• FIG. 2C is a view illustrating a fabricated four-element patch array structure in accordance with one embodiment disclosed herein;
  • FIGS. 3A and 3B are graphs showing simulation results of a four-element array antenna in accordance with one embodiment disclosed herein;
  • FIG. 4A is a configuration view of a rectifying circuit in accordance with one embodiment disclosed herein;
  • FIG. 4B is a view of a diode equivalent circuit for the circuit of FIG. 4A;
  • FIG. 5A is a view illustrating a layout of an input harmonic rejecting filter in accordance with one embodiment disclosed herein;
  • FIG. 5B is a graph showing a transmission coefficient characteristic;
  • FIG. 6A is view illustrating a layout of a DC-pass filter in accordance with one embodiment disclosed herein;
  • FIG. 6B is a graph showing a transmission coefficient parameter;
  • FIG. 7 is a graph showing conversion efficiency of a DC-pass filter according to a distance from a diode to a capacitor;
  • FIG. 8A is a view illustrating a layout of a DC-return circuit in accordance with one embodiment disclosed herein;
  • FIG. 8B is a graph showing S-parameter;
  • FIG. 9A is a graph showing simulated reflection coefficients of a rectifying circuit disclosed herein according to different input power;
  • FIG. 9B is a graph showing simulated conversion efficiencies of the rectifying circuit disclosed herein according to different input power;
  • FIG. 10A is a view illustrating a simulated value of a reflection coefficient according to different input power;
  • FIG. 10B is a graph showing a simulated RF-DC conversion efficiency;
  • FIG. 11A is a graph showing RF-DC conversion efficiency with respect to actually-measured input power in accordance with one embodiment of the present invention according to different loads;
  • FIG. 11B is a graph showing a converted voltage according to input power;
  • FIG. 12A is a graph showing a measured conversion efficiency in accordance with one embodiment disclosed herein;
  • FIG. 12B is a graph showing a converted voltage.
  • DETAILED DESCRIPTION OF THE DISCLOSURE
  • The present invention may be varied by various ways and have various embodiments, and specific embodiments will be illustrated in the accompanying drawings and described in detail.
  • However, this is not to limit the present invention to the specific embodiments, and it should be understood that the present invention includes all the variations, equivalents and replacements belonging to the scope and technical range of the present invention.
  • The terms including an ordinal number such as first, second, etc. can be used to describe various elements, but the elements should not be limited by those terms. The terms are used merely for the purpose to distinguish an element from the other element. For example, a first element may be named to a second element, and similarly, a second element may be named to a first element without departing from the scope of right of the invention. The term “and/or” includes any and all combinations of one or more of the associated listed items.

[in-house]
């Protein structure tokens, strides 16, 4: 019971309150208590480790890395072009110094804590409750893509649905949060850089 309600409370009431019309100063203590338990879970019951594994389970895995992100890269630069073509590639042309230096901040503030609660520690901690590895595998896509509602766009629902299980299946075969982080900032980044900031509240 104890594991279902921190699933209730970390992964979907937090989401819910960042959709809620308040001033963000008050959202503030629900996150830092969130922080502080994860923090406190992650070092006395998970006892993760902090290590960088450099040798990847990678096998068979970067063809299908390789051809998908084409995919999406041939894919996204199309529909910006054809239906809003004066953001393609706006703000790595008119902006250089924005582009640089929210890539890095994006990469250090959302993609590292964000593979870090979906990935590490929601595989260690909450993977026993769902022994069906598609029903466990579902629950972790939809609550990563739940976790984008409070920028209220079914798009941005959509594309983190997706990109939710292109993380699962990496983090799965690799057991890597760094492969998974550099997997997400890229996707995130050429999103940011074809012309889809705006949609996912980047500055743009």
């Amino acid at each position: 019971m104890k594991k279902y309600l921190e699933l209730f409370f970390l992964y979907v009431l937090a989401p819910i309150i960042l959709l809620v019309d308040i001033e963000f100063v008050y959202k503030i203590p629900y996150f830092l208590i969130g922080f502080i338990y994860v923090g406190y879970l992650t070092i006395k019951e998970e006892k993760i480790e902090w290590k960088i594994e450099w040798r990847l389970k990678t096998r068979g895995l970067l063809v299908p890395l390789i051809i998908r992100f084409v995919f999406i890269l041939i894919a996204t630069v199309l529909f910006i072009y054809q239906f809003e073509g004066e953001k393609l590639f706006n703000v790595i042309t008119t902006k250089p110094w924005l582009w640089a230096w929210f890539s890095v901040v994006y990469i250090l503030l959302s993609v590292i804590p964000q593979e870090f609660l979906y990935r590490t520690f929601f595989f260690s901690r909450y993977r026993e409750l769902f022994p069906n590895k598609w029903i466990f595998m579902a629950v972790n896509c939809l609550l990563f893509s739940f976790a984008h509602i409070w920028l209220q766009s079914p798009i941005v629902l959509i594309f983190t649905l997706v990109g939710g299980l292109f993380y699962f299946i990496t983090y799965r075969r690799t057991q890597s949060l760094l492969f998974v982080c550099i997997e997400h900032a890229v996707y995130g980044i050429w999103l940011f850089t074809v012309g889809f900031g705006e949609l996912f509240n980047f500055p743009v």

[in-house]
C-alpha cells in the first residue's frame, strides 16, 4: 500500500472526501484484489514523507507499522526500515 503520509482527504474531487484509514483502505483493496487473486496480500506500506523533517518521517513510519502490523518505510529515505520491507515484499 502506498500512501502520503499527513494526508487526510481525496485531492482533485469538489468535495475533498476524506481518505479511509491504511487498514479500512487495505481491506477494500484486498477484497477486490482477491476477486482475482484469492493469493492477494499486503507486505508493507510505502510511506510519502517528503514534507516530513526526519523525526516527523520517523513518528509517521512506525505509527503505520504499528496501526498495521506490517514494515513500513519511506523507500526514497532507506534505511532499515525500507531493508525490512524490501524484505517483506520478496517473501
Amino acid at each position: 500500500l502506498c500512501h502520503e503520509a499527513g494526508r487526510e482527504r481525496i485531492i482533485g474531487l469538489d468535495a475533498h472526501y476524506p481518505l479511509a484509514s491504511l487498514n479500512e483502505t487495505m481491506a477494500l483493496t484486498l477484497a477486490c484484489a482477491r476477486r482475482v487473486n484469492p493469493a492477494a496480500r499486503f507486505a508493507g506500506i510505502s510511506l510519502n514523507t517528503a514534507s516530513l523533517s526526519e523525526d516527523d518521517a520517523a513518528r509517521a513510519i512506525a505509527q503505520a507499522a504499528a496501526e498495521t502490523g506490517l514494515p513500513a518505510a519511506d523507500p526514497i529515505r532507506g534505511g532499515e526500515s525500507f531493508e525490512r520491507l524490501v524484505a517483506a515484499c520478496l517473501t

• It will be understood that when an element is referred to as being “connected with” another element, the element can be connected with the other element or intervening elements may also be present. In contrast, when an element is referred to as being “directly connected with” another element, there are no intervening elements present.
  • Terms used herein are merely intended to explain specific embodiments, and it should not be understood as limiting the present invention. A singular representation may include a plural representation unless it represents a definitely different meaning from the context. Terms such as “include” or “has” are used herein and should be understood that they are intended to indicate an existence of several characteristics, numbers, steps, operations, components, or combinations thereof, disclosed in the specification, and it is also understood that greater or fewer characteristics, numbers, steps, operations, components, or combinations thereof may likewise be utilized.
  • Unless otherwise defined, all terms used herein, including technical or scientific terms, have the same meanings as those generally understood by those with ordinary knowledge in the field of art to which the present invention belongs. Such terms as those defined in a generally used dictionary are to be interpreted to have the meanings equal to the contextual meanings in the relevant field of art, and are not to be interpreted to have ideal or excessively formal meanings unless clearly defined in the present application.